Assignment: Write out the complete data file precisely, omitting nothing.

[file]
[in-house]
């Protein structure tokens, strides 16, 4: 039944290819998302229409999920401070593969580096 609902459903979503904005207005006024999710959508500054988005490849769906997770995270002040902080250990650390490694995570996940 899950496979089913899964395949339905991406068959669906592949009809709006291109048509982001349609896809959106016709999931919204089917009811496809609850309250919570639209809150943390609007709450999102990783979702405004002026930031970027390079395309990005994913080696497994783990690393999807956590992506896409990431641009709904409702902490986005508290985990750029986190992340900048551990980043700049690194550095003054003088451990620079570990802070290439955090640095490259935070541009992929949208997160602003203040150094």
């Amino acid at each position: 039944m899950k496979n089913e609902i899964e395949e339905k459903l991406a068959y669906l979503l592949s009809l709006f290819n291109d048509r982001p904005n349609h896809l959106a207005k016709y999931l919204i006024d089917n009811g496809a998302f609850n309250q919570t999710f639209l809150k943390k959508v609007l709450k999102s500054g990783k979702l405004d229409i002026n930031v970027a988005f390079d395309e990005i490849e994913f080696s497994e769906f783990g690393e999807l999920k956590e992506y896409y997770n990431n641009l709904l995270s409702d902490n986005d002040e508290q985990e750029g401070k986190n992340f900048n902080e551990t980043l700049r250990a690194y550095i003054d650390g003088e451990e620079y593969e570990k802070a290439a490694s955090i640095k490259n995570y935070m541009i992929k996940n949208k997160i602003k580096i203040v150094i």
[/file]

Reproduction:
[in-house]
């Protein structure tokens, strides 16, 4: 039944290819998302229409999920401070593969580096 609902459903979503904005207005006024999710959508500054988005490849769906997770995270002040902080250990650390490694995570996940 899950496979089913899964395949339905991406068959669906592949009809709006291109048509982001349609896809959106016709999931919204089917009811496809609850309250919570639209809150943390609007709450999102990783979702405004002026930031970027390079395309990005994913080696497994783990690393999807956590992506896409990431641009709904409702902490986005508290985990750029986190992340900048551990980043700049690194550095003054003088451990620079570990802070290439955090640095490259935070541009992929949208997160602003203040150094």
């Amino acid at each position: 039944m899950k496979n089913e609902i899964e395949e339905k459903l991406a068959y669906l979503l592949s009809l709006f290819n291109d048509r982001p904005n349609h896809l959106a207005k016709y999931l919204i006024d089917n009811g496809a998302f609850n309250q919570t999710f639209l809150k943390k959508v609007l709450k999102s500054g990783k979702l405004d229409i002026n930031v970027a988005f390079d395309e990005i490849e994913f080696s497994e769906f783990g690393e999807l999920k956590e992506y896409y997770n990431n641009l709904l995270s409702d902490n986005d002040e508290q985990e750029g401070k986190n992340f900048n902080e551990t980043l700049r250990a690194y550095i003054d650390g003088e451990e620079y593969e570990k802070a290439a490694s955090i640095k490259n995570y935070m541009i992929k996940n949208k997160i602003k580096i203040v150094i």